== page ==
Our consultancy service is a coalition of seven partners – ChildHope and six organisations in Kenya, Sierra Leone, Tanzania, Gambia and Nepal. We have established partnerships with all of these organisations and over the years have developed their capacity and skills to be leaders in the field of child safeguarding in their regions. They will now lead the work of the consultancy in each of their regions. We will all work together to strengthen our global knowledge and perspectives.
The Child Protection Alliance was established in 2001 and is a coalition of over 50 organisations that promote child rights in Gambia. It was formed to create a coordinated approach to promoting and implementing the United Nation’s Convention on the Rights of the Child. At the time there was little knowledge of child protection issues and the scale of child sexual abuse and youth exploitation were not well understood. The Alliance created the group the Voice of the Young which is as forum for children to engage with the media, politicians and policymakers.Read more
Elimu Mwangaza was established in 2014 and works in the Kilimanjaro region of Tanzania, an area with particularly high incidences of violence against children. It is working to end child abuse and violence and to support girls and boys to access quality education and child protection services. It has set up child rights clubs in primary schools so children have a forum for discussing issues of violence’s including sexual, physical and emotional violence and is also providing training for parents and other
adults in the community.
Glad’s House was founded in 2006 in response to the lack of services for the most vulnerable children. Glad’s House works in Mombasa with children and young people up to 30 years old, who are deemed ‘too challenging’ by the rest of society. These include those living and working on the streets and on rubbish dumps and those in conflict with the law. Their goal is to ensure that children and young people will not be criminalised for being on the streets and that there will no longer be unlawful round-ups.Read more
For over 20 years, Pendekezo Letu has been supporting street children and their families to escape extreme poverty and lead more fulfilling lives away from the streets and slums. They have developed a very successful rehabilitation programme that every year supports 100 girls to get away from the dumpsites and streets and into education. Their parents and siblings receive support too, so that the whole family is strengthened. Pendekezo Letualso runs a justice programme for children who have been unlawfully imprisoned.Read more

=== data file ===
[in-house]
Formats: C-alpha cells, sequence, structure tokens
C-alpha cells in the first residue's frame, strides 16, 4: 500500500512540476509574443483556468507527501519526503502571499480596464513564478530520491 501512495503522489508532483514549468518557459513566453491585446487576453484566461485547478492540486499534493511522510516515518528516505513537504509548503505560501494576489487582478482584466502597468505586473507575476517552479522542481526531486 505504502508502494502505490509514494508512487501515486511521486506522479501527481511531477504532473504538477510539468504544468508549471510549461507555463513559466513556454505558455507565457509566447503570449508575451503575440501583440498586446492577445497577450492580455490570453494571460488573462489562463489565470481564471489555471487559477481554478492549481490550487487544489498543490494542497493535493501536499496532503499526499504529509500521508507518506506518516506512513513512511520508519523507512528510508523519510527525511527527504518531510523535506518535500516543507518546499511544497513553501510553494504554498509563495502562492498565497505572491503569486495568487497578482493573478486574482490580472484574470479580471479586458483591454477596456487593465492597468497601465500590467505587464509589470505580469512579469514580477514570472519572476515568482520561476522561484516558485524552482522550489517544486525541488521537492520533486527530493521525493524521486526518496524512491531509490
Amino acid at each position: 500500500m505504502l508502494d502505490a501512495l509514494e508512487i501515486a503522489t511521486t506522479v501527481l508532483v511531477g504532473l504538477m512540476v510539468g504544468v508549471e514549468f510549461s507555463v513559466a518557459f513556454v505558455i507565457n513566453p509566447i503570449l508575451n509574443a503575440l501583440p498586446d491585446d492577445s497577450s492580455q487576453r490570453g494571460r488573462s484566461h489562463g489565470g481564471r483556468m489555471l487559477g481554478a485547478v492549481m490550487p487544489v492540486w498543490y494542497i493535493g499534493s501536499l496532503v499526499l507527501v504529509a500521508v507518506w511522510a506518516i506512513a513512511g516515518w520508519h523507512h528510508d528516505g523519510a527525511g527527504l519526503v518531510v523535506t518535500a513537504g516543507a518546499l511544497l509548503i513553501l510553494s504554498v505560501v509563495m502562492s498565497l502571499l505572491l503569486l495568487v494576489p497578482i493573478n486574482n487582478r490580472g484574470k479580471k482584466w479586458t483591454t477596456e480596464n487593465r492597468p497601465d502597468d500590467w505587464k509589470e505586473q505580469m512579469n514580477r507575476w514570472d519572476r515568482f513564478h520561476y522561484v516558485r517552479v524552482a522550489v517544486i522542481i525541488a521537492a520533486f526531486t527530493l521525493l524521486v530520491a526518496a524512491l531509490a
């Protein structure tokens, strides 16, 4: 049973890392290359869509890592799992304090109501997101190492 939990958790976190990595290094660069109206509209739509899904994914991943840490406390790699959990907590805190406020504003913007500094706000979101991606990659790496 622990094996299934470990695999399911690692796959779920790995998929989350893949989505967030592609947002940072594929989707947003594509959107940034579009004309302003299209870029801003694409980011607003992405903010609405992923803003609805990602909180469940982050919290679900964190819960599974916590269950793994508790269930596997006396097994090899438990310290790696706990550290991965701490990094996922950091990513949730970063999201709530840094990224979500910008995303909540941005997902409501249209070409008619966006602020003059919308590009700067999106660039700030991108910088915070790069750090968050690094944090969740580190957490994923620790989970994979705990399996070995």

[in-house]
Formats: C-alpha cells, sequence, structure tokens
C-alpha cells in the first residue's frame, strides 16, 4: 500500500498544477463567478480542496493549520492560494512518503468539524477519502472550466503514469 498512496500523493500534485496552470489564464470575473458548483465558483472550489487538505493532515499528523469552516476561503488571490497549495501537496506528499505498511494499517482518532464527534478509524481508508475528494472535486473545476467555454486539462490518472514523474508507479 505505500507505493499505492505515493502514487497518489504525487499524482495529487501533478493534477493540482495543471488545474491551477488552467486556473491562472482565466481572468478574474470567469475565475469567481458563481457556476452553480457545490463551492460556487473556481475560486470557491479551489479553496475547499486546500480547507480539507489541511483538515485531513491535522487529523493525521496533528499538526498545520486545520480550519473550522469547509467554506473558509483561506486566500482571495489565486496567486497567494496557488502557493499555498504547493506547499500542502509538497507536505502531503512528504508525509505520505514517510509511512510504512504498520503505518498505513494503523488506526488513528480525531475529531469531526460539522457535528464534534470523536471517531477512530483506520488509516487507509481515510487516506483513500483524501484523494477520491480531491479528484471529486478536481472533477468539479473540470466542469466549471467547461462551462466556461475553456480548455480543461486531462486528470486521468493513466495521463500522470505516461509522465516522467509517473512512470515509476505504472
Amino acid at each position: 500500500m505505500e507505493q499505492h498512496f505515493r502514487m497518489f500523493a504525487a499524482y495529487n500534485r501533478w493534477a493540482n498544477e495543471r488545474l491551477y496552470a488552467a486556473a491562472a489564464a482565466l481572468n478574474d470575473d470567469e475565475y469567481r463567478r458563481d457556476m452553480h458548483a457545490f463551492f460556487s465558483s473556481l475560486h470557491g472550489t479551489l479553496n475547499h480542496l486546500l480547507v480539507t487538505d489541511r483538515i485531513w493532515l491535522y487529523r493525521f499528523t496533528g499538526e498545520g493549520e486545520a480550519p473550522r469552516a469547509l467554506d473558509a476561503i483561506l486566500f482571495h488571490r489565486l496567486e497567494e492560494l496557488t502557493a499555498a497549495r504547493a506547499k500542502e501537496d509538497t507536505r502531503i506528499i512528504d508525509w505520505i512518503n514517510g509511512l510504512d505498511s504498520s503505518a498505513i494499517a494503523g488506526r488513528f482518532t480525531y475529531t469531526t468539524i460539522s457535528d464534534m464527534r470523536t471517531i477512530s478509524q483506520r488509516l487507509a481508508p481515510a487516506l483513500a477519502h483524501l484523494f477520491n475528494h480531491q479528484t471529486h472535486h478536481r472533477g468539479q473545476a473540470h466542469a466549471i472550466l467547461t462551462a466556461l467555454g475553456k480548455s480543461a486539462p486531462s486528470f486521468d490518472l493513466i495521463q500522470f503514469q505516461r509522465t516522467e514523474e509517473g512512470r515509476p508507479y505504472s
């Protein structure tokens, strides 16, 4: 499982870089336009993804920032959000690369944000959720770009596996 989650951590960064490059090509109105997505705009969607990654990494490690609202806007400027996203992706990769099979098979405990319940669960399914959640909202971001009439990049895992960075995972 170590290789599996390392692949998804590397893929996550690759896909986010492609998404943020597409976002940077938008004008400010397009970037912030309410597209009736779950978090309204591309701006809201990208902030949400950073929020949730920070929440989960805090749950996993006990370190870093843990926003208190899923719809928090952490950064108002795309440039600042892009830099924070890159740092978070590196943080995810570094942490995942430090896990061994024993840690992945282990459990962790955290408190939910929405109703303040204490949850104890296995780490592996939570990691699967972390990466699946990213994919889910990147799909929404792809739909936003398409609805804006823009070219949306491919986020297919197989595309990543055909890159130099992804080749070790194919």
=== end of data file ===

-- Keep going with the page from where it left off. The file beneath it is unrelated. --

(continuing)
Street Child of Sierra Leone works in the areas of education, child protection and livelihoods in every district of Sierra Leone. The organisation was founded during the 1990s, working with children directly affected by the country’s civil war including former child soldiers.Since 2008, it has been working with its international partners to expand its child protection and education projects for street children, to build livelihoods programmes, and to improve the standard of education in remote rural areas of the country.
Voice of Children has been working with children living and working on the streets of Nepal since 2000. They raise awareness of child abuse and provide legal, social and psychological support to children and their families.Voice of Children also works to prevent further increase in the number of street children by working with vulnerable families living in urban areas and slums. These families are offered support to improve their life skills to save their children from ending up on the street.
Marjorie was still in primary school when she realised she was pregnant. “I was driven away by my parents for what they referred to as shame in the family"
Tukaram is 13 years old and lives with his grandfather. His father is no longer in contact and his mother has remarried. His grandfather did not have enough…
16 year-old Sokhina lives in a slum near the Matuail dumping site with her parents. After moving to Dhaka, Sokhina started work as a waste picker.
The recent experiences of 14-year-old Sabina show what a fragile existence many Bangladeshi children endure. Sabina had to drop out of school to find work.
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